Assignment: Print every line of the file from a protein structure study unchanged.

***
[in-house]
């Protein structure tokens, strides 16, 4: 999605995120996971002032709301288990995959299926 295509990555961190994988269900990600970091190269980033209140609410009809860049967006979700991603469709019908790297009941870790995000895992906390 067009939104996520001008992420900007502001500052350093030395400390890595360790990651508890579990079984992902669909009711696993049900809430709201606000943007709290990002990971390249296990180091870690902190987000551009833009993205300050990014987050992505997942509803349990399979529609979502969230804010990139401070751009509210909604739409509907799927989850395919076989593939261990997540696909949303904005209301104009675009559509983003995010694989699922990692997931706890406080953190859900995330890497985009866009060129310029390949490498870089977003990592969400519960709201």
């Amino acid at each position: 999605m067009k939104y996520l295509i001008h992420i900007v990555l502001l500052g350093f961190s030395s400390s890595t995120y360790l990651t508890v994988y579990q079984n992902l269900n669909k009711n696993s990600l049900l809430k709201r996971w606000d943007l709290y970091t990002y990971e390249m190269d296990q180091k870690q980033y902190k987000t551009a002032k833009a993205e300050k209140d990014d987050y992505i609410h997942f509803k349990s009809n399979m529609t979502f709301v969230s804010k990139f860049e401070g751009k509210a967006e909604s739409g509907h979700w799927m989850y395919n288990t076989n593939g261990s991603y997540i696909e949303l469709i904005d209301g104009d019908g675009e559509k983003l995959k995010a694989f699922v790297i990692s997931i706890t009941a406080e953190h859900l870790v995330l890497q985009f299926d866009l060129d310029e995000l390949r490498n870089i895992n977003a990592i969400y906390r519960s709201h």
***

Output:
[in-house]
């Protein structure tokens, strides 16, 4: 999605995120996971002032709301288990995959299926 295509990555961190994988269900990600970091190269980033209140609410009809860049967006979700991603469709019908790297009941870790995000895992906390 067009939104996520001008992420900007502001500052350093030395400390890595360790990651508890579990079984992902669909009711696993049900809430709201606000943007709290990002990971390249296990180091870690902190987000551009833009993205300050990014987050992505997942509803349990399979529609979502969230804010990139401070751009509210909604739409509907799927989850395919076989593939261990997540696909949303904005209301104009675009559509983003995010694989699922990692997931706890406080953190859900995330890497985009866009060129310029390949490498870089977003990592969400519960709201």
């Amino acid at each position: 999605m067009k939104y996520l295509i001008h992420i900007v990555l502001l500052g350093f961190s030395s400390s890595t995120y360790l990651t508890v994988y579990q079984n992902l269900n669909k009711n696993s990600l049900l809430k709201r996971w606000d943007l709290y970091t990002y990971e390249m190269d296990q180091k870690q980033y902190k987000t551009a002032k833009a993205e300050k209140d990014d987050y992505i609410h997942f509803k349990s009809n399979m529609t979502f709301v969230s804010k990139f860049e401070g751009k509210a967006e909604s739409g509907h979700w799927m989850y395919n288990t076989n593939g261990s991603y997540i696909e949303l469709i904005d209301g104009d019908g675009e559509k983003l995959k995010a694989f699922v790297i990692s997931i706890t009941a406080e953190h859900l870790v995330l890497q985009f299926d866009l060129d310029e995000l390949r490498n870089i895992n977003a990592i969400y906390r519960s709201h």